Today is a return to the cuisines of the sun for me. I spent the weekend outside by the grill dreaming and soaking up the sun. This kind of simple cooking with spring ingredients inspires the art of good living. It makes me want to put new clothes on ancient recipes. When the weather warms up, fresh ingredients reflect the joie de vivre that blooms with the trees. I read a version of this recipe last summer in a Richard Olney’s Provence the Beautiful and it has stayed with me for a full year. The fresh pasta requires nothing more than your hands, a rolling pin and some basic ingredients (eggs, flour, salt and maybe olive oil). The proportions in which to use these ingredients were the daunting part for me and for some reason I also believed this would take forever. Alas, it did not take any longer than most dinners I make. You just can’t be afraid to throw your body weight into the rolling, as you must get these squares very thin for the recipe to succeed.
The basic pasta rule of thumb is to use one egg for every 100 grams of flour. But the exact proportions of ingredients will vary depending upon the humidity in the room, the age of the flour and the time of year. If you just pay attention to the dough and let your instincts guide you, you’ll know when you have a good pasta. The more you do it, the more instinctive it becomes.
An alpine bouquet of green things, wild and cultivated, this pasta is never the same twice. That’s what I love about it. As a new season arrives, I know I’m not the same as I was at this time last spring. The differences are subtle and some are perceptible only to me. Certain recipes, people and goals have loosened their grip over me, while others have captured my attention in full. The weather reminds me of things I’ve forgotten and my gaze has shifted on some things from oblong to direct casting different shadows and bringing new things to light. Like me, this is a recipe that moves with the seasons. It depends upon what is available at the moment. It’s physical. It’s as old as time. And yet, young dandelions, purslane and any other nascent, wild salad greens bring fresh life to it. In spring when the shoots are young and tender, a discreet amount of winter savory is good here. Basil, arugula, parsley, cilantro, celery leaves and green onions can be filled out with spinach or Swiss chard. Take your pick. Next time I’m going to try cranking these out with an old school machine to see if I can get them longer and thinner, as is my preference, though thicker squares are satisfying too. You can adjust every part of this recipe to your liking if you keep the ratios in mind. The possibilities are endless, but the base is tried and true. Old methods, new spring greens and good old fashioned force. This is the stuff of life.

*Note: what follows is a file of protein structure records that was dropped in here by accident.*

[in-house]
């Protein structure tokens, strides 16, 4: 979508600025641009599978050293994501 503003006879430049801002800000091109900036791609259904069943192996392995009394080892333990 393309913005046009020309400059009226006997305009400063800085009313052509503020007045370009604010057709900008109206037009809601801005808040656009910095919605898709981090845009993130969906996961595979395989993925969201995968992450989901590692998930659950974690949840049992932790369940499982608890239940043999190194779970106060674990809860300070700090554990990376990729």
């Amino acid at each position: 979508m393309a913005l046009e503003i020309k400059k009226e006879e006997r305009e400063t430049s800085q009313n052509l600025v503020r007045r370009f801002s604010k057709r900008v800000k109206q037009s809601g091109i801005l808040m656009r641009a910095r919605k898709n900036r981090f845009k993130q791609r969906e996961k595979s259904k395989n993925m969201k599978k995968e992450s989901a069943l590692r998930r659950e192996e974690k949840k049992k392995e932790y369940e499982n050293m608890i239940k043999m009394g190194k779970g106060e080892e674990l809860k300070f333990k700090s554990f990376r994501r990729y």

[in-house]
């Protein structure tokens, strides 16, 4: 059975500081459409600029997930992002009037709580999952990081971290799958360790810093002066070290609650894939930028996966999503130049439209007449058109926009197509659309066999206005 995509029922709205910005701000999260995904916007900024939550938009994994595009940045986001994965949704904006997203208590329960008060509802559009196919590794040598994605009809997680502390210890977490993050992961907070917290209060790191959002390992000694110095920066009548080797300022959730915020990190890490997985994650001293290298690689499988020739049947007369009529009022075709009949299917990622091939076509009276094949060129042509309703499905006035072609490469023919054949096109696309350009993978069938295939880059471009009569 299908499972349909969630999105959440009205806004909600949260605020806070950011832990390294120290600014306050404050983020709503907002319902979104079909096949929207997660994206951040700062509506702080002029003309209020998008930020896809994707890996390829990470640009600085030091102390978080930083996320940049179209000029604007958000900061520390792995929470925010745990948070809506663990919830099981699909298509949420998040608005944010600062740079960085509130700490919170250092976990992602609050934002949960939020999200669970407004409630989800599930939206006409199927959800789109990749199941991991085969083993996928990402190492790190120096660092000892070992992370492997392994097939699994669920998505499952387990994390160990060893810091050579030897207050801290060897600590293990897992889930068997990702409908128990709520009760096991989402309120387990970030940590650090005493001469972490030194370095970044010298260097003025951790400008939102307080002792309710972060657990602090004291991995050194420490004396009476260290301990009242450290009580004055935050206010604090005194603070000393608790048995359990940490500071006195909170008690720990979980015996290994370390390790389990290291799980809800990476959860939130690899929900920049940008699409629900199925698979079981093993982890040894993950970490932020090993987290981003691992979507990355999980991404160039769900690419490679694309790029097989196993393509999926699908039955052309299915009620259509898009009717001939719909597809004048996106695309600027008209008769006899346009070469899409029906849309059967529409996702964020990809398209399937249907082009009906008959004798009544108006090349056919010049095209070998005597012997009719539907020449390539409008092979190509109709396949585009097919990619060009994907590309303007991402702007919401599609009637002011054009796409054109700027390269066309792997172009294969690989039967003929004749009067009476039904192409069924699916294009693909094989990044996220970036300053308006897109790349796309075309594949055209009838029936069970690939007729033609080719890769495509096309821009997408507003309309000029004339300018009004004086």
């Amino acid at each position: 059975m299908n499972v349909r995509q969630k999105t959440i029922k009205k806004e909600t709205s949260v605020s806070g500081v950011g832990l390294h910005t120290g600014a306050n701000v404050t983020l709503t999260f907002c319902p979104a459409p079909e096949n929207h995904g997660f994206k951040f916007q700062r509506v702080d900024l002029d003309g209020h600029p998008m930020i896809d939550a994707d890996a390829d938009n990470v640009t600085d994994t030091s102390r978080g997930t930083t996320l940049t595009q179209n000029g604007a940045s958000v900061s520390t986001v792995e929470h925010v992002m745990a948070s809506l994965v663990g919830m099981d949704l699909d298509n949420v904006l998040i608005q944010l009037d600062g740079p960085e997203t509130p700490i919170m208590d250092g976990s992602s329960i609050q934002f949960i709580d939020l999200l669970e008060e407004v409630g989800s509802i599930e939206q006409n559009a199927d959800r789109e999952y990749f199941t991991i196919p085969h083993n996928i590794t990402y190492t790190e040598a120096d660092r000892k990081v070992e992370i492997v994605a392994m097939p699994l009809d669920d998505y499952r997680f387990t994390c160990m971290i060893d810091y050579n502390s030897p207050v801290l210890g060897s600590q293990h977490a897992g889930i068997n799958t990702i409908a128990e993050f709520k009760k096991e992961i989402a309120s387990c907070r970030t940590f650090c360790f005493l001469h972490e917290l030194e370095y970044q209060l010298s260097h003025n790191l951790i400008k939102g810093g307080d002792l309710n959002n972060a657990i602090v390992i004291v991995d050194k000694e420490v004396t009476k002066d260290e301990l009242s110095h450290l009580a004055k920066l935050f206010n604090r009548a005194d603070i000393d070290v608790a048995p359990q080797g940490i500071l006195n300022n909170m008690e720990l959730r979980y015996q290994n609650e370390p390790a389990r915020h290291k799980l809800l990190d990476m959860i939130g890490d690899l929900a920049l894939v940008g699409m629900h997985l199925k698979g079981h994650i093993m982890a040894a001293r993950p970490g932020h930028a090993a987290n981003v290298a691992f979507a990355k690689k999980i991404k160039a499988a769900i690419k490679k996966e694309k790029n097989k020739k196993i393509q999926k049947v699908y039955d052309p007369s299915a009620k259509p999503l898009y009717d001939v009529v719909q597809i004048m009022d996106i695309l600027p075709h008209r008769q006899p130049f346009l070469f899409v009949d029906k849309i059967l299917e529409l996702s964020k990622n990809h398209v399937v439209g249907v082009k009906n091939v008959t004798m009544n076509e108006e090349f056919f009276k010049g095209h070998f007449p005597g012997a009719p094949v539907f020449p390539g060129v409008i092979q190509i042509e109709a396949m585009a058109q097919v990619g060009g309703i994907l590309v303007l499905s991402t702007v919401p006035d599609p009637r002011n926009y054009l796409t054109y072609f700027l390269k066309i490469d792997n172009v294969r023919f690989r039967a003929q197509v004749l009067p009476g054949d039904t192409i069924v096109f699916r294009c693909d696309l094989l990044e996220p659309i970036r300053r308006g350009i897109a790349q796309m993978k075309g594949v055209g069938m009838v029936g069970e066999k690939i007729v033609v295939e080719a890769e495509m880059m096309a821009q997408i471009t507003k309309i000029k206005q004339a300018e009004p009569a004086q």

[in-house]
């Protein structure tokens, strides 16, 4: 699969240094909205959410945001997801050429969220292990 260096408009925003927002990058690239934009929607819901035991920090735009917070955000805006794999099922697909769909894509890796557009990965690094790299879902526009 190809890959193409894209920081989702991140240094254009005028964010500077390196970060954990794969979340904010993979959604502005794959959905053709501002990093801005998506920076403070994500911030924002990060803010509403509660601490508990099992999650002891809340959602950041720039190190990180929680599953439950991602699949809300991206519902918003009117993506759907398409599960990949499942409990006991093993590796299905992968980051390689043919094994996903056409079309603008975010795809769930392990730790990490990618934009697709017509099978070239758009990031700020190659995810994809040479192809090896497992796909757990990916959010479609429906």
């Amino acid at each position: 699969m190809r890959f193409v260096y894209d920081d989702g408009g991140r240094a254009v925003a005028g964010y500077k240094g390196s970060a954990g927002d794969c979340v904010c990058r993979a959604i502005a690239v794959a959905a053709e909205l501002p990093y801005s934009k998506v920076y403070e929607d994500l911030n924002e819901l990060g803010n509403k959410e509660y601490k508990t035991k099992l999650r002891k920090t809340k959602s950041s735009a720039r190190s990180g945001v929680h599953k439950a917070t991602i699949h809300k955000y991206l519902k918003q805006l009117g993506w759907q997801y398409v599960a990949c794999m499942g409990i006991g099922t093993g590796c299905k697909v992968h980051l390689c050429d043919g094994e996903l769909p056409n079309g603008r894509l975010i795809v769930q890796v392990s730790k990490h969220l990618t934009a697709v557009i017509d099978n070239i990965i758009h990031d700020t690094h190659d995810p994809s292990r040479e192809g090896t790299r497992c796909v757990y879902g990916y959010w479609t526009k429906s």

HERB PASTA ~ PATES AUX HERBES
- large pinch of coarse salt
- 4-5 oz mixed fresh herbs and salad greens chopped
- about 3 cups all purpose flour, (2 for the pasta and 1 for rolling)
- 2 eggs
- 3-4 tablespoons warm water
- 1 tablespoon olive oil
- Parmesan cheese, grated
- pepper to taste
In a mortar pound together the salt, herbs and greens to form a paste. Put 2 cups of the flour into a mixing bowl and make a well in the center. Add the contents of the mortar and the eggs to the well and stir with a fork, moving outward to absorb the flour. Add water if necessary or more flour to form a soft but coherent, sticky dough.
Thickly flour a work surface and turn the dough out onto it. Knead repeatedly, pushing with the heel of your hand, folding and pushing. The greens progressively release their liquid, absorbing more flour. When the dough is silken and no longer sticky but still supple (it must be soft enough to be easily rolled out by hand) form into a ball cover it with plastic wrap or a towel and rest for an hour. You can put it in the fridge for a few hours.
Scrape the work surface clean, flour it again and roll out the dough about 1/8 inch thick, turning it over (flip it or roll itup on the rolling pin) on the floured surface two or three times as you work. Cut it into strips about 1 1/2 inches wide and cut across the strips into squares.
Bring a large pot filled with salted water to a boil. Add the oil. Toss the squares loosely in your hands to rid them of excess flour and drop them in the boiling water. When the water returns to a boil, adjust the heat to maintain a gentle boil and cook, stirring regularly with a wooden spoon, until tender, about 6 minutes.
Drain and serve in plates. Top with cheese, butter or pepper to your liking.